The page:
That said, don't go into an ill-fitting program because it's the best option. I agree wiith sciencegirl here. Think about why you'd want to go into either of these and if you really want to enter a program at all this year. There is a C option, and that's deciding to do something else for a year.

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Yes, I would like to go into research. I'm not opposed to teaching when I first finished, but long-term, research interests me more. School B also has a better track records of getting their students into research positions. It's not an American Studies program. Quite the opposite actually, focusing on global studies.

Option C isn't an option in my mind. I know that this is what I want to do. I have six admits to PhD programs, and all but School B are in sociology. Funding is my main issue . The two schools I mentioned are the only ones offering me funding - I'm still waiting to hear from one who hasn't released funding yet (boy, would that solve my dilemma...it's my #1), and I'm waitlisted for funding at 3 others.

I know my advisor is right in some instances. It looks better to the outside to have my degree explicitly say sociology rather than trying to explain the interdisciplinary that still is essentially sociology. But I realized School A wasn't a great fit after I went to the visit day for admitted students - besides just not fitting my interests so well. I'm already doing my Masters at a school I wasn't crazy about, so the thought of doing it for another 5 years is disheartening. Even the Masters wasn't so bad because it was only two years, and you really can't complain about a fully funded Masters program, especially if it was the only one to fully fund you. But I am still afraid of shooting myself in the foot before my career has really begun...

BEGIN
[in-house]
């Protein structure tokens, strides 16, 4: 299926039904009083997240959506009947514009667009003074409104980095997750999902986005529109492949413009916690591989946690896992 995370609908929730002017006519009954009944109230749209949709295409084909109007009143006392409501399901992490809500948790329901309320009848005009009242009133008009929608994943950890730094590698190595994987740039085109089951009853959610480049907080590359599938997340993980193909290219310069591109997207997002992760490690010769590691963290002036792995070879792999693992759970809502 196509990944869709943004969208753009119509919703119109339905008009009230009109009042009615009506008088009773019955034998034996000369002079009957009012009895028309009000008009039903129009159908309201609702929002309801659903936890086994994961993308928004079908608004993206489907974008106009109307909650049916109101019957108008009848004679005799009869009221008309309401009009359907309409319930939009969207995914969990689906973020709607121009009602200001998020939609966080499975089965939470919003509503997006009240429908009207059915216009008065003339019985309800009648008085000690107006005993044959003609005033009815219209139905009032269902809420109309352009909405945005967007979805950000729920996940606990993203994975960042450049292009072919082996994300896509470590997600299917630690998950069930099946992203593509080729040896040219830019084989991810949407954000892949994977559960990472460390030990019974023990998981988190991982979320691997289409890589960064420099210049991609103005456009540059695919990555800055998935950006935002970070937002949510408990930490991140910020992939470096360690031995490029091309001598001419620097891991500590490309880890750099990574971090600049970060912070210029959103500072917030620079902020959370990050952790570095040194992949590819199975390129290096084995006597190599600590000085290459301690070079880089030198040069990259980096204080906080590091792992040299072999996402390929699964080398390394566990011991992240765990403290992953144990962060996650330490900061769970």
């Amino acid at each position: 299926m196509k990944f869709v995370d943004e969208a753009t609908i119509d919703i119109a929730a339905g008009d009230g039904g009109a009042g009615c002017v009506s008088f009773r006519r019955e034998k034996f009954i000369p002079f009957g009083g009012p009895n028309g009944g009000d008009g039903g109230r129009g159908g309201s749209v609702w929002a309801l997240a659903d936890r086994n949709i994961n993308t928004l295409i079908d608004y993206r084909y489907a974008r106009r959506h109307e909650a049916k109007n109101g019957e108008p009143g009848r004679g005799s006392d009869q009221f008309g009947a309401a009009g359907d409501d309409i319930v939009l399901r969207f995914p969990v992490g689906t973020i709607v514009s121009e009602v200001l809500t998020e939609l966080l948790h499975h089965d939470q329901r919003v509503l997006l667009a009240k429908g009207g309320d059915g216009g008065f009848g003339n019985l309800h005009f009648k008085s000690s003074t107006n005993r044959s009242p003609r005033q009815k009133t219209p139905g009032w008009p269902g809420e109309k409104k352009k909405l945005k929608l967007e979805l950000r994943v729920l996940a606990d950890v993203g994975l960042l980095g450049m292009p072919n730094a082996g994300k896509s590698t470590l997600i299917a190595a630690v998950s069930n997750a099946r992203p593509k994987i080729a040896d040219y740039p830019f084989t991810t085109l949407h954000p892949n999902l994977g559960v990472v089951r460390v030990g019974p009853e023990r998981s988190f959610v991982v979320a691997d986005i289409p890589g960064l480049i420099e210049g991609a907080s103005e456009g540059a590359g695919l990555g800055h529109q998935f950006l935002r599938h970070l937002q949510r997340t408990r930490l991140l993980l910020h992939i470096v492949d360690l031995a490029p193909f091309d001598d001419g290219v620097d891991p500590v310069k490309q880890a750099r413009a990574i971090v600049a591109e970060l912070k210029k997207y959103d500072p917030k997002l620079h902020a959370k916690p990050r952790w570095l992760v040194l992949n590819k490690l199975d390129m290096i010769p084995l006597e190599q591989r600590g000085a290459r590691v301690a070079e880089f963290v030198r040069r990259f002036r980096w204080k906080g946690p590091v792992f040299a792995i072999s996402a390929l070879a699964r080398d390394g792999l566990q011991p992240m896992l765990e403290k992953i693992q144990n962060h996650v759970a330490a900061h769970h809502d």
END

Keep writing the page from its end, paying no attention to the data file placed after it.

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I'm a little bit of a similar situation. I was accepted into a sociology program and into a social work PhD program. Everything about the social work PhD program is better (funding, potential research advisors, rank) but I struggled in making a decision because for years I had only considered sociology. The social work program is very interdisciplinary so I am able to take many sociolgy courses but I still wondered about my future career track. Like you I would like to teach but am mostly interested in research. If the teaching thing does not work out I can see myself doing many other things. I have officially chosen the social work program and feel pretty good about it although I still have some moments of doubt. Still, when I made a pro & con list the only pro for the sociology program was that it was sociology. The social work program far outweighted the soc program in every other category.